contrition


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Related to contrition: Act of Contrition

con·tri·tion

 (kən-trĭsh′ən)
n.
Sincere remorse for wrongdoing; repentance. See Synonyms at penitence.

contrition

(kənˈtrɪʃən)
n
1. deeply felt remorse; penitence
2. (Theology) Christianity detestation of past sins and a resolve to make amends, either from love of God (perfect contrition) or from hope of heaven (imperfect contrition)

con•tri•tion

(kənˈtrɪʃ ən)

n.
sincere penitence or remorse.
[1250–1300; Middle English (< Anglo-French) < Late Latin]
ThesaurusAntonymsRelated WordsSynonymsLegend:
Noun1.contrition - sorrow for sin arising from fear of damnationcontrition - sorrow for sin arising from fear of damnation
regret, ruefulness, sorrow, rue - sadness associated with some wrong done or some disappointment; "he drank to drown his sorrows"; "he wrote a note expressing his regret"; "to his rue, the error cost him the game"

contrition

noun regret, sorrow, remorse, repentance, compunction, penitence, self-reproach The next day he'd be full of contrition for hurting her.

contrition

noun
A feeling of regret for one's sins or misdeeds:
Theology: attrition.
Translations
sár iîrun; eftirsjá

contrition

[kənˈtrɪʃən] Narrepentimiento m (Rel) → contrición f

contrition

[kənˈtrɪʃən] n (= remorse) → remords m

contrition

nReue f; act of contrition (Eccl) → Buße f

contrition

[kənˈtrɪʃn] n (see adj) → mortificazione f, contrizione f

contrite

(ˈkontrait) adjective
deeply sorry for something one has done.
ˈcontriteness, contrition (kənˈtriʃən) noun
References in classic literature ?
In the warmth of true contrition, she would call upon her the very next morning, and it should be the beginning, on her side, of a regular, equal, kindly intercourse.
In one moment her imagination placed before her a letter from Willoughby, full of tenderness and contrition, explanatory of all that had passed, satisfactory, convincing; and instantly followed by Willoughby himself, rushing eagerly into the room to inforce, at her feet, by the eloquence of his eyes, the assurances of his letter.
For myself, I felt so much self-reproach and contrition for my part in what had happened, that nothing would have enabled me to keep back my tears but the fear that Steerforth, who often looked at me, I saw, might think it unfriendly - or, I should rather say, considering our relative ages, and the feeling with which I regarded him, undutiful - if I showed the emotion which distressed me.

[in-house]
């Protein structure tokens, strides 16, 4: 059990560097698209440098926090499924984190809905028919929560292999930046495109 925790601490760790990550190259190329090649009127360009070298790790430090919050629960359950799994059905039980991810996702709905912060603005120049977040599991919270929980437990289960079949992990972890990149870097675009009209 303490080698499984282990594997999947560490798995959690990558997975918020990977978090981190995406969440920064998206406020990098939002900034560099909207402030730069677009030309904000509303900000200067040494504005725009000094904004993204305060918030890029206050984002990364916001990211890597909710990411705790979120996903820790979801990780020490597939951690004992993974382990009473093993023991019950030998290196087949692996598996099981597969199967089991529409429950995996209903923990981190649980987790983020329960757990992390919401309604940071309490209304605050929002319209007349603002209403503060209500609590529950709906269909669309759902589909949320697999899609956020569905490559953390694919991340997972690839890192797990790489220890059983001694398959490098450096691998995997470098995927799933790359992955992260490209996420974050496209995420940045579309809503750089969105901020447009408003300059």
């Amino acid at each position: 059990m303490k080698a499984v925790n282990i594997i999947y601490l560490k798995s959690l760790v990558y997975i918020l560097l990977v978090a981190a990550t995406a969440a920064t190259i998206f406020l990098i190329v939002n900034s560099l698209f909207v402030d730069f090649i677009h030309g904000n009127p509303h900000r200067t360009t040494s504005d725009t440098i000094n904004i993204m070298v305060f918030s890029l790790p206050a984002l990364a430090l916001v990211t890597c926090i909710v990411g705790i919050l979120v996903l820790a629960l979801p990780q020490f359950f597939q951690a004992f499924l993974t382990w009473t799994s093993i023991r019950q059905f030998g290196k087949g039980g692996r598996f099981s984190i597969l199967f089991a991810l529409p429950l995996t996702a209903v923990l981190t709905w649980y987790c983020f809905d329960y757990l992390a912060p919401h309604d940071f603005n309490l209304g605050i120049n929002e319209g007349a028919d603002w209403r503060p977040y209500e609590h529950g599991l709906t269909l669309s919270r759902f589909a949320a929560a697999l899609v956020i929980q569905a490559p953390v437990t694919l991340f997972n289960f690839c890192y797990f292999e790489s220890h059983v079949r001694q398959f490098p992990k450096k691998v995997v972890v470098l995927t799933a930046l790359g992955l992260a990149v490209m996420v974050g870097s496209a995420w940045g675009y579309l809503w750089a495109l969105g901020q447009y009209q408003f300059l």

feigned to be in a paroxysm of terror and contrition, occasioned by the dignity of my appearance.
See Father, what first fruits on Earth are sprung From thy implanted Grace in Man, these Sighs And Prayers, which in this Golden Censer, mixt With Incense, I thy Priest before thee bring, Fruits of more pleasing savour from thy seed Sow'n with contrition in his heart, then those Which his own hand manuring all the Trees Of Paradise could have produc't, ere fall'n From innocence.
And, even although surprised, and, to a certain extent, detected, Albert Malvoisin listened with such respect and apparent contrition to the rebuke of his Superior, and made such haste to reform the particulars he censured, succeeded, in fine, so well in giving an air of ascetic devotion to a family which had been lately devoted to license and pleasure, that Lucas Beaumanoir began to entertain a higher opinion of the Preceptor's morals, than the first appearance of the establishment had inclined him to adopt.
A large and still increasing family, an husband disabled for active service, but not the less equal to company and good liquor, and a very small income to supply their wants, made her eager to regain the friends she had so carelessly sacrificed; and she addressed Lady Bertram in a letter which spoke so much contrition and despondence, such a superfluity of children, and such a want of almost everything else, as could not but dispose them all to a reconciliation.
Then Namgay Doola, never-christened Patsay Doola, son of Timlay Doola-which is Tim Doolan-clasped the king's feet, cuffed the standing army, and hurried in an agony of contrition from temple to temple making offerings for the sin of the cattle- maiming.
The self-reproach and contrition which are displayed in his remark appear to me to be the signs of a healthy mind rather than of a guilty one.
For this purpose, I am greatly in need of a little money, and I come to you, brother, with my heart full of contrition.
There was a moment, during this long, wretched walk back from the Petersburg Side, when the prince felt an irresistible desire to go straight to Rogojin's, wait for him, embrace him with tears of shame and contrition, and tell him of his distrust, and finish with it--once for all.
I was reading over his poems in that poor little book a few days ago, and wondering with shame and contrition that I had not at once known their incomparable superiority to mine.